7 Principles I follow to Design for the Enterprise
While working in a company, especially a larger team or an organization that’s beyond the early-stage startup and has evolved to move to an SME or a larger behemoth, it’s important to have a few principles or values in mind on how you should work, that should also live within your team, and the wider organization to put all of you on the same page.
Few of these are values I’ve learned at CleverTap, during my past year and half of heads-down execution, and they somehow coincide with the values I’ve learned from my peers throughout the startups I’ve worked on and the wider Google Developers community, my friends, and mentors. So, is it a coincidence? Sherlock Holmes would disagree.
These values should benefit you if you’re at a place where you’re working in a team where people are dependent on you or you’re dependent on them, and while it’s great to follow these values yourself, it’s almost always that it needs to be followed at an individual level to achieve.
1. Taking Ownership of Outcomes
The word ownership is a rabbit hole. While we hear terms like product owners, it comes down to owning something you do and being responsible and accountable for it end-to-end, from inception to delivery and from delivery to the business impact of what you do.
You don’t need to be a product manager, a business owner, or anyone to become an owner. You just need to care enough about what your design/build and put your efforts towards the same and if you fail, it’s alright because you’ll learn. Gaurav Munjal beautifully covers more on this topic on his blog.
2. Solving for Scale
As opposed to designing for an early-stage startup, a good strategy for the doers is to always keep thinking of scale in a larger company or for the enterprise. If you’re building an entirely new product, it’s often the case that you might not need to think of scale.
But if it’s business-as-usual, you should always think holistically about how the feature your design will affect the overall product. Will it match what users are used to across the existing product’s design patterns? Also, something to keep in mind is to also think if the feature can get future additions so as to keep your design or development flexible to accommodate.
I used the same principle in my stints in early-stage startups but they didn’t work there because when you’re looking for a product-market fit or are trying new things, certain things might not scale and be scrapped.
3. Thinking from First Principles
A successful team has a combination of thinkers and doers. It’s important to know when to switch to which mode if you do both. I struggle with this all the time but here’s what I’ve learned, even if the world follows a best practice, if something is already solved, one can always make it better, hence why you should have a threshold of doing something better even if you know a solution exists out there. Small innovations don’t happen by blatantly copying but improving existing things.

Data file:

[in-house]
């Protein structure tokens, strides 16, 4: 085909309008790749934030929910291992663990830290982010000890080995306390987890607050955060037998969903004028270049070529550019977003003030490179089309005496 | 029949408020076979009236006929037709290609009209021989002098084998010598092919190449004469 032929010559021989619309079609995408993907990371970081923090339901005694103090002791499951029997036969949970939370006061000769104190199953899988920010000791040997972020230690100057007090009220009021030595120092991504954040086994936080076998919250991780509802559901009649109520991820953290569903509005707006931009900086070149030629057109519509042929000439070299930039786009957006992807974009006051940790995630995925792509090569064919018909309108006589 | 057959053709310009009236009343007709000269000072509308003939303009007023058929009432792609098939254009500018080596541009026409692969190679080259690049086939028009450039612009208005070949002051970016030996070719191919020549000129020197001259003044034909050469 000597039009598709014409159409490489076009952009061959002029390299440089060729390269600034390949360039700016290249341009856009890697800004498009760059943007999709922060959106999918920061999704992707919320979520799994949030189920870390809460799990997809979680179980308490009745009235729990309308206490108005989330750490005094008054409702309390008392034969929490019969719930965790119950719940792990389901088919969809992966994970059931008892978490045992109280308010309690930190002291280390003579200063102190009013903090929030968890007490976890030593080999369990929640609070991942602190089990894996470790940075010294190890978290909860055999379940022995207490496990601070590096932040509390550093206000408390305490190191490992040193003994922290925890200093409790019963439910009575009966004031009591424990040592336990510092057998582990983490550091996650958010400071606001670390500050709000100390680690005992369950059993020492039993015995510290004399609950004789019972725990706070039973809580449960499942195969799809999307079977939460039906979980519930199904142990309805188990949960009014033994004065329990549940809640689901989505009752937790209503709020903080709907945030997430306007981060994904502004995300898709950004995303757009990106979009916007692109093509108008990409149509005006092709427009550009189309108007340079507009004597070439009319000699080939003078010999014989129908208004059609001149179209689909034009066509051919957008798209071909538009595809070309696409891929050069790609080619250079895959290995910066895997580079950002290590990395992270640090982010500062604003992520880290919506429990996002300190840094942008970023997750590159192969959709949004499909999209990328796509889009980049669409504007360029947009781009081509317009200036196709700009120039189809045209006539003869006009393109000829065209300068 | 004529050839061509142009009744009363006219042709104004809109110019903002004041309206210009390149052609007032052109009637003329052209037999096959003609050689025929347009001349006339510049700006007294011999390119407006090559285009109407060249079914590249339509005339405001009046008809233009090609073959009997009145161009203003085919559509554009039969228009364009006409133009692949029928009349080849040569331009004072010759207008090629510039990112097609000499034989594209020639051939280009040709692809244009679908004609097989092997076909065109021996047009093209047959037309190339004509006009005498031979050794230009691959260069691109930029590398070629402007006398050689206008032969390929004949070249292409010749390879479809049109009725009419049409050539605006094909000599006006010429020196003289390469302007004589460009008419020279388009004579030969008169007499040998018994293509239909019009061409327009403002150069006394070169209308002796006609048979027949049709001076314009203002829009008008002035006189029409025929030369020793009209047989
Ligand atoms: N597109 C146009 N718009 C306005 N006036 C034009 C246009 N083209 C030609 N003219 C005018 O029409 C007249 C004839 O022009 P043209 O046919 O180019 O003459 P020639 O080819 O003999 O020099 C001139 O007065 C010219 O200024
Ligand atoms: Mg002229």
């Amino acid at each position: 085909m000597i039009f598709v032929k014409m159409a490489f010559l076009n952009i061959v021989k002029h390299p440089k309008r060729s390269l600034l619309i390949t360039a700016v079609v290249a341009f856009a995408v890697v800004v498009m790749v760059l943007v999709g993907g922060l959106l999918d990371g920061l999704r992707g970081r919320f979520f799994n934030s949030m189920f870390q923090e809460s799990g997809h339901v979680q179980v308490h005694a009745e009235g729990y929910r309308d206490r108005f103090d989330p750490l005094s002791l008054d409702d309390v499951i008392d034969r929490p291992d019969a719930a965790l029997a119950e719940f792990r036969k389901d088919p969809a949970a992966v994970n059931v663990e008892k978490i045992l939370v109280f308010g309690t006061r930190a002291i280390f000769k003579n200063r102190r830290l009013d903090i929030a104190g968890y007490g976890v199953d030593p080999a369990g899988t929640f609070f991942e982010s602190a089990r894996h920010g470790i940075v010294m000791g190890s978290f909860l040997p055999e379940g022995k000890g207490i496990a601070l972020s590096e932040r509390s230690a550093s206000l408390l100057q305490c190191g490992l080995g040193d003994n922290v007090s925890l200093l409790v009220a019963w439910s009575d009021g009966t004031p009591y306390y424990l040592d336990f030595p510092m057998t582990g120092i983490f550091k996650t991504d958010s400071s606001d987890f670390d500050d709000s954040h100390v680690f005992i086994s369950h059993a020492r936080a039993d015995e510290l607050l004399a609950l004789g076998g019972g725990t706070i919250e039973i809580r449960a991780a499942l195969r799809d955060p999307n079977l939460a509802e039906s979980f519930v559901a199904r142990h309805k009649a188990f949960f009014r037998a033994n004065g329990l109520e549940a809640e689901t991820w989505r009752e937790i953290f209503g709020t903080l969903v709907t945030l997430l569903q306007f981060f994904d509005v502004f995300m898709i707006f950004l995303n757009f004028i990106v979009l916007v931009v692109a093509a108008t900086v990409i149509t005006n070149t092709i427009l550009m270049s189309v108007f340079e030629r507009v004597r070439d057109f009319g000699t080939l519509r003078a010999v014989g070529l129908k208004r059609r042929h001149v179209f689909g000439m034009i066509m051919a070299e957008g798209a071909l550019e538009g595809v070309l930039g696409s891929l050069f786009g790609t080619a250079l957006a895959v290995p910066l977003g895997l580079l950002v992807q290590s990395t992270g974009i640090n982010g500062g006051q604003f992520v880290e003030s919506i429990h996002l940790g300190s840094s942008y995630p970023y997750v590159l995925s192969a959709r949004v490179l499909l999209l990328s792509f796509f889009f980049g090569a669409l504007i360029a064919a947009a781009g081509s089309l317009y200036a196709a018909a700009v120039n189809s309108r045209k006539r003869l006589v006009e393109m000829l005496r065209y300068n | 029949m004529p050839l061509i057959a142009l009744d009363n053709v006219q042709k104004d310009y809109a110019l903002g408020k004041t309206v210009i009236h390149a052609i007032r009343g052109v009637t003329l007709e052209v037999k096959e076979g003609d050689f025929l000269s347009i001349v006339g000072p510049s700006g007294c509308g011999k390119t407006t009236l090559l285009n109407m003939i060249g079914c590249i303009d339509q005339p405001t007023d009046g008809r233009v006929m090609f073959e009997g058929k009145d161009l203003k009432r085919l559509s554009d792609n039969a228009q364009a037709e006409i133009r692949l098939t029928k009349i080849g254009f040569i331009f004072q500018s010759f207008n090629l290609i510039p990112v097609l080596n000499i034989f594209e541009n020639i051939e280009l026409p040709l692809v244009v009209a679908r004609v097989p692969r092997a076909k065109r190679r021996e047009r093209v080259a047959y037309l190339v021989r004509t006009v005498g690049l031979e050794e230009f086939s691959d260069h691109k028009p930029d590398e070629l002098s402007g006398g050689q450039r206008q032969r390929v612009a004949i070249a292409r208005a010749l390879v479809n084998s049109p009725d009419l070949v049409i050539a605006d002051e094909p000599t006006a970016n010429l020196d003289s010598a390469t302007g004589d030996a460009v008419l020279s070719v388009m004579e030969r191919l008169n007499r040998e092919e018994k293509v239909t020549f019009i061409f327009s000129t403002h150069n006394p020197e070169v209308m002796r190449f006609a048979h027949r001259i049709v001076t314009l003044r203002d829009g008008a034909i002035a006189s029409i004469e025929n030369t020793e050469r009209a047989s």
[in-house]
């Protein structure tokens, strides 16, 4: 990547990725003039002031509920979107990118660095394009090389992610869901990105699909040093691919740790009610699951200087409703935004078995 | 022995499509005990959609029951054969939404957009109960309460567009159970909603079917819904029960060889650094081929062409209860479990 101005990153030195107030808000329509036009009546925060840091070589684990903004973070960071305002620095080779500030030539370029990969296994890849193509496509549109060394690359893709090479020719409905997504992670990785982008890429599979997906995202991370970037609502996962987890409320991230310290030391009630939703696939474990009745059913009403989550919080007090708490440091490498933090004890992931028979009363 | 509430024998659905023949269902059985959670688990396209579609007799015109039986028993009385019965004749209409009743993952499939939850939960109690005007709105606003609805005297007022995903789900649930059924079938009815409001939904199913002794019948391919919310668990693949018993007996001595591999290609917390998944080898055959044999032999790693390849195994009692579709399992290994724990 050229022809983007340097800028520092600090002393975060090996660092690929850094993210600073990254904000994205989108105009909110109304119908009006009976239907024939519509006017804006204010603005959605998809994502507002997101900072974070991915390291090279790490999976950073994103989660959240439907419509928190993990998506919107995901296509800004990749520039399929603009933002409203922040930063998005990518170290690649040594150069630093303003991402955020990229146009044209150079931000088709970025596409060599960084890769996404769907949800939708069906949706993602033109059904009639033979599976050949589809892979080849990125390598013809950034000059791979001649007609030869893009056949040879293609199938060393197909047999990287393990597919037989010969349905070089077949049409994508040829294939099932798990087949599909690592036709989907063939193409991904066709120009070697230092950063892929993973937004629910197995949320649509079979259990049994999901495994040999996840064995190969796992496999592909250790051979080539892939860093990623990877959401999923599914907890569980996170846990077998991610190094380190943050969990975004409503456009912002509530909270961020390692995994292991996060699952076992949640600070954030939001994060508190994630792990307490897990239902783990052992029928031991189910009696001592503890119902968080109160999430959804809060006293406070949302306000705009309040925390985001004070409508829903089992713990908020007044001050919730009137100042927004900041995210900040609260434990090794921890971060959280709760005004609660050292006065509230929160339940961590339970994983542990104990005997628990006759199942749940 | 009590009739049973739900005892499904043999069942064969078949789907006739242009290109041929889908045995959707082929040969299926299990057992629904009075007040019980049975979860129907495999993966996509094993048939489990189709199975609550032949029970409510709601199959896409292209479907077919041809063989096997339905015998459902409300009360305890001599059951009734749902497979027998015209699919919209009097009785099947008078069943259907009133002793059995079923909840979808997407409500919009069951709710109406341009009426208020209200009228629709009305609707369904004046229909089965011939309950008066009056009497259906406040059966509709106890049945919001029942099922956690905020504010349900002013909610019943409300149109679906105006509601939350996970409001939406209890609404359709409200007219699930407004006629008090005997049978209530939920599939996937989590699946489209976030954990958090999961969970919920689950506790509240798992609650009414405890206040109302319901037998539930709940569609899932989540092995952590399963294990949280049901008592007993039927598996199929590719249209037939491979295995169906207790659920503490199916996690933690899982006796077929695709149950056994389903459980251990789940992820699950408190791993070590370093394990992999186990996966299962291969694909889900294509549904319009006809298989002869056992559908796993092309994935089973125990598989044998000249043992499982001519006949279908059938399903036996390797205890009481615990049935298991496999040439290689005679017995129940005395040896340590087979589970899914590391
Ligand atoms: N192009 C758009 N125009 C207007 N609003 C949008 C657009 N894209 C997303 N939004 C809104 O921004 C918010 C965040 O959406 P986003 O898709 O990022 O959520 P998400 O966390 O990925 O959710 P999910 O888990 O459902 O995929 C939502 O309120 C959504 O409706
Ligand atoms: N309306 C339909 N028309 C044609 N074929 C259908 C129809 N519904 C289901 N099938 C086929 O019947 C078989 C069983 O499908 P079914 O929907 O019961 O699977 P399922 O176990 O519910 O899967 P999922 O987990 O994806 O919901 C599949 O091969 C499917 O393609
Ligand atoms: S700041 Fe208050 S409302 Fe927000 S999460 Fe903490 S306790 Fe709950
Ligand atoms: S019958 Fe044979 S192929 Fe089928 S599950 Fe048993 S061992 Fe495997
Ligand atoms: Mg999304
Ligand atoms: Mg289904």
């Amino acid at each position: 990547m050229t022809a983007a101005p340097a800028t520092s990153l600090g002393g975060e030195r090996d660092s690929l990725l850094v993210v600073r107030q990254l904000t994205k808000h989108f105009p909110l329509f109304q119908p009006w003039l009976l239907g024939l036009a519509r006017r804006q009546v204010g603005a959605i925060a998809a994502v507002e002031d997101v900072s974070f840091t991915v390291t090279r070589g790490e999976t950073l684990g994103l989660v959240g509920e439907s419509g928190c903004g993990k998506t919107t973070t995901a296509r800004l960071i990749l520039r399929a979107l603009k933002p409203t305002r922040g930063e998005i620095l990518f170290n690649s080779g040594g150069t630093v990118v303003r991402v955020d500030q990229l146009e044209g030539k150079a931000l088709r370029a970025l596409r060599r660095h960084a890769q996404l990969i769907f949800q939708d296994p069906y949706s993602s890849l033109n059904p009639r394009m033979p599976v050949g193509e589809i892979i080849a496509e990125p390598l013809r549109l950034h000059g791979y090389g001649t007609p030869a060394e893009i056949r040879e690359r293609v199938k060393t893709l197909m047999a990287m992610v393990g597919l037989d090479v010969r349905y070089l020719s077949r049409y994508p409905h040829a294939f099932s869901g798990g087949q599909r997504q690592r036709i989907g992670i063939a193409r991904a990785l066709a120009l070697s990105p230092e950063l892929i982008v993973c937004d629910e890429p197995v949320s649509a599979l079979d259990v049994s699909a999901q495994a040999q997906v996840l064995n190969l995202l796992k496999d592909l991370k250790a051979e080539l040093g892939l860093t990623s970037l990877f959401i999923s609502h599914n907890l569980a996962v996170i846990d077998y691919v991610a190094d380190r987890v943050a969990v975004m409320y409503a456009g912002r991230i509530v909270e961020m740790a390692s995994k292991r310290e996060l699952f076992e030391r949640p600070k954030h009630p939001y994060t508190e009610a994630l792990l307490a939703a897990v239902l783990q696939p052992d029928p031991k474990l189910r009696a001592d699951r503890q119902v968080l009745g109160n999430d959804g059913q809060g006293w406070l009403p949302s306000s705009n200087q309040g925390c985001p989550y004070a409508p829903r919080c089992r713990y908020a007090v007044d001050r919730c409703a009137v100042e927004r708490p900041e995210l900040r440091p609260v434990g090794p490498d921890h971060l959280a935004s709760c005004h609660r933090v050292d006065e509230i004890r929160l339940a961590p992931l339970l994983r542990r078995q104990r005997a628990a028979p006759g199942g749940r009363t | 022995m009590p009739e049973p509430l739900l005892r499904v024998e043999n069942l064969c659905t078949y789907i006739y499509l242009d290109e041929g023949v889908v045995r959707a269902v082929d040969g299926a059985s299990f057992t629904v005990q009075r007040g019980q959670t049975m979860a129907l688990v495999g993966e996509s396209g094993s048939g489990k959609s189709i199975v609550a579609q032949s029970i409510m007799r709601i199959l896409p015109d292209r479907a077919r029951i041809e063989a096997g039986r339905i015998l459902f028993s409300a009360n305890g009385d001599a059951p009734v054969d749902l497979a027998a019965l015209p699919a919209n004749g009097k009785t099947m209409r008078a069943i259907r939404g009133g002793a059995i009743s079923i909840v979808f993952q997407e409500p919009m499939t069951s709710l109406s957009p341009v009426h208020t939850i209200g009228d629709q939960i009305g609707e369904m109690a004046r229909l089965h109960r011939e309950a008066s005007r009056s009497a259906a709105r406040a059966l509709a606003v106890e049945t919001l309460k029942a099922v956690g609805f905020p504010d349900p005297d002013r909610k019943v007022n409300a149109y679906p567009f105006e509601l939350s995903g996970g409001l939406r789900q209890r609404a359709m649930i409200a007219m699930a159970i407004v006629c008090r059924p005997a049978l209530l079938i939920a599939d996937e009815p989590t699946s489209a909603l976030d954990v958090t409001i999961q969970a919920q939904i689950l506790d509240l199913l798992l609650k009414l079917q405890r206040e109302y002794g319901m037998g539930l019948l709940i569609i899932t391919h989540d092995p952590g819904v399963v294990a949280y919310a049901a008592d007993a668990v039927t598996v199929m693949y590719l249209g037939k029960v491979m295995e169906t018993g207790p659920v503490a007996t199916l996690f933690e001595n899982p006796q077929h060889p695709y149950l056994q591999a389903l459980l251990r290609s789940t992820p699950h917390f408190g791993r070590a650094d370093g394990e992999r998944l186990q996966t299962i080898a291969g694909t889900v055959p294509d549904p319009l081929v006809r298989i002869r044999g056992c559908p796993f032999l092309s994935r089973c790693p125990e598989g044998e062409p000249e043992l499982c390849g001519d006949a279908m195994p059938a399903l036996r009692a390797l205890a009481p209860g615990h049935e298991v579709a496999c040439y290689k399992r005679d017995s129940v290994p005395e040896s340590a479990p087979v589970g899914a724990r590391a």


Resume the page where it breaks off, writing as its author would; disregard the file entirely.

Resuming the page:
That’s why even when you see Apple launch a feature on the iOS 5 years after Android has had it; people are still amazed and praise the implementation. Thinking it through first principles and adding your own flair and elegance to it matters a lot.
4. Ensuring Form Always Follows Function
It’s clear as day that if you design to solve for the enterprise, looks matter but only if your product is functional and covers all the workflows, and does the job for the customer. The primary focus is always to get the basic workflows cleared out and then head to the visual design, consistency, and wow factor in every project I work on for our customers.
5. Aiming for Consistent, Holistic Experiences
Across the team, we follow a detailed design style guide maintained by our design system manager which gives every designer a plethora of components to make experiences consistent for our customers. These components are also vetted by the front-end team to ensure UI consistency during implementation.
I also do an internal design quality assurance before any feature is handed off for development, so the design system manager can check and correct any inconsistencies before it’s shipped to development, to avoid feedback, and discussions after the hand-off that affects time-to-market for the product or the feature.
This gives the customer a holistic, interconnected experience through all modules of the product woven by our design system, and helps me become better by optimizing my workflow.
6. Staying Agile
When you work at a company that follows the agile methodology, it naturally, also flows in the blood-line. This doesn’t necessarily only mean the company uses a kanban board or follow scrum teams or work in sprints. It also means that your mindset is open to change and moving quickly by aiming for outcomes. This makes me super dynamic and open to readily accept changes and adapt quickly while delivering results every single day.
I individually do documentation, user research, flow charts, wireframing, high-fidelity design, UX Writing, and assets designing for most projects all reviewed by peers and a specialist in all of the above areas.
This helps me to be up-to-date with the trends in the industry but also helps me be on our toes with whatever project we pick up, which in the long term helps me focus and learn the product’s breadth.
7. Helping Out Since We’re in This Together
And most importantly, help each other out. Regardless of how times might be you never know who needs your help. Reach out if you need help and from time to time check on your team members and peers if they need help, especially in these times. Remember, everyone achieves together and there’s no need to shy away to ask for help or ask if someone needs help.
Those were a few principles I’ve been following for the past one and half years. Let me know if there are any of these you follow or share your favorite principles down in the comments.